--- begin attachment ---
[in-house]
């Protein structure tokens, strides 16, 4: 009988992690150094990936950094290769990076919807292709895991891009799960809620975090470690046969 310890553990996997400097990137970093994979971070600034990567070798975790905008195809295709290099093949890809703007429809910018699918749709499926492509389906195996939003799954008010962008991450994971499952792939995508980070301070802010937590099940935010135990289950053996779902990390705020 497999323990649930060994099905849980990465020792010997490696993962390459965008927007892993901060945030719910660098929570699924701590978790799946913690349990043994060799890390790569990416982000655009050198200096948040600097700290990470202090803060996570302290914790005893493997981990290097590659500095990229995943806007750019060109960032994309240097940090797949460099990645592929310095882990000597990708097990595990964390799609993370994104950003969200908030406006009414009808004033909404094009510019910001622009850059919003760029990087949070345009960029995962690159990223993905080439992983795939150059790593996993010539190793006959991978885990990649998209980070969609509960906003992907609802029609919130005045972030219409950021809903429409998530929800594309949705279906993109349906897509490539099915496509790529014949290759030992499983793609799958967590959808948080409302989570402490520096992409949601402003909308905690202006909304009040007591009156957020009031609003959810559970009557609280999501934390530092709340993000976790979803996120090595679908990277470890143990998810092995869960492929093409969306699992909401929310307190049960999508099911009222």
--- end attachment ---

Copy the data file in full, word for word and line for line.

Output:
[in-house]
């Protein structure tokens, strides 16, 4: 009988992690150094990936950094290769990076919807292709895991891009799960809620975090470690046969 310890553990996997400097990137970093994979971070600034990567070798975790905008195809295709290099093949890809703007429809910018699918749709499926492509389906195996939003799954008010962008991450994971499952792939995508980070301070802010937590099940935010135990289950053996779902990390705020 497999323990649930060994099905849980990465020792010997490696993962390459965008927007892993901060945030719910660098929570699924701590978790799946913690349990043994060799890390790569990416982000655009050198200096948040600097700290990470202090803060996570302290914790005893493997981990290097590659500095990229995943806007750019060109960032994309240097940090797949460099990645592929310095882990000597990708097990595990964390799609993370994104950003969200908030406006009414009808004033909404094009510019910001622009850059919003760029990087949070345009960029995962690159990223993905080439992983795939150059790593996993010539190793006959991978885990990649998209980070969609509960906003992907609802029609919130005045972030219409950021809903429409998530929800594309949705279906993109349906897509490539099915496509790529014949290759030992499983793609799958967590959808948080409302989570402490520096992409949601402003909308905690202006909304009040007591009156957020009031609003959810559970009557609280999501934390530092709340993000976790979803996120090595679908990277470890143990998810092995869960492929093409969306699992909401929310307190049960999508099911009222």